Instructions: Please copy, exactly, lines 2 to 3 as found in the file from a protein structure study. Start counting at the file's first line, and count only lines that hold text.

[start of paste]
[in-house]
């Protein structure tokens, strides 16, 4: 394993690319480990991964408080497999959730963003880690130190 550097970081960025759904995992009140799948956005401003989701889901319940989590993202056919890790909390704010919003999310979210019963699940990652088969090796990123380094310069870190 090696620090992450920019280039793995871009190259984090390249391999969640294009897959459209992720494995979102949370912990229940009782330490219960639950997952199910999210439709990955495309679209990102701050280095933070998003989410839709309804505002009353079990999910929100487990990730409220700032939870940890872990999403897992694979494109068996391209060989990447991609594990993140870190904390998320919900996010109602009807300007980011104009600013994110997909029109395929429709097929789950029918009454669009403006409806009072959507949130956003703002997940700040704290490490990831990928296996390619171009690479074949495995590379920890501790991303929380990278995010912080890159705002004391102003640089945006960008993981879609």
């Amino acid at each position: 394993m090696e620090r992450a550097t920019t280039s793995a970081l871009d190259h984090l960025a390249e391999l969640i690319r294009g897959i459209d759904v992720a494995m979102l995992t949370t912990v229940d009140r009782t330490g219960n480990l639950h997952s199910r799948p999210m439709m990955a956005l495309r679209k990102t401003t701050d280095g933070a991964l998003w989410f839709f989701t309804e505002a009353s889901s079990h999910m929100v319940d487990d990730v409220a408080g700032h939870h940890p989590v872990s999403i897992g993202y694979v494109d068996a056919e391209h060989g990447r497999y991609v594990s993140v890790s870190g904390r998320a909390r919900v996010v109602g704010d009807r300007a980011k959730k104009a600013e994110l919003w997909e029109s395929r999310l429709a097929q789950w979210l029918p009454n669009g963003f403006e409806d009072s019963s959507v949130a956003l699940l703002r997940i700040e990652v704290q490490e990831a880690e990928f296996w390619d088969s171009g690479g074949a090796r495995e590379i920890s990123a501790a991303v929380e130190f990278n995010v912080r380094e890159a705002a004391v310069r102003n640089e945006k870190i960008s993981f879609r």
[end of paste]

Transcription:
């Protein structure tokens, strides 16, 4: 394993690319480990991964408080497999959730963003880690130190 550097970081960025759904995992009140799948956005401003989701889901319940989590993202056919890790909390704010919003999310979210019963699940990652088969090796990123380094310069870190 090696620090992450920019280039793995871009190259984090390249391999969640294009897959459209992720494995979102949370912990229940009782330490219960639950997952199910999210439709990955495309679209990102701050280095933070998003989410839709309804505002009353079990999910929100487990990730409220700032939870940890872990999403897992694979494109068996391209060989990447991609594990993140870190904390998320919900996010109602009807300007980011104009600013994110997909029109395929429709097929789950029918009454669009403006409806009072959507949130956003703002997940700040704290490490990831990928296996390619171009690479074949495995590379920890501790991303929380990278995010912080890159705002004391102003640089945006960008993981879609």
């Amino acid at each position: 394993m090696e620090r992450a550097t920019t280039s793995a970081l871009d190259h984090l960025a390249e391999l969640i690319r294009g897959i459209d759904v992720a494995m979102l995992t949370t912990v229940d009140r009782t330490g219960n480990l639950h997952s199910r799948p999210m439709m990955a956005l495309r679209k990102t401003t701050d280095g933070a991964l998003w989410f839709f989701t309804e505002a009353s889901s079990h999910m929100v319940d487990d990730v409220a408080g700032h939870h940890p989590v872990s999403i897992g993202y694979v494109d068996a056919e391209h060989g990447r497999y991609v594990s993140v890790s870190g904390r998320a909390r919900v996010v109602g704010d009807r300007a980011k959730k104009a600013e994110l919003w997909e029109s395929r999310l429709a097929q789950w979210l029918p009454n669009g963003f403006e409806d009072s019963s959507v949130a956003l699940l703002r997940i700040e990652v704290q490490e990831a880690e990928f296996w390619d088969s171009g690479g074949a090796r495995e590379i920890s990123a501790a991303v929380e130190f990278n995010v912080r380094e890159a705002a004391v310069r102003n640089e945006k870190i960008s993981f879609r």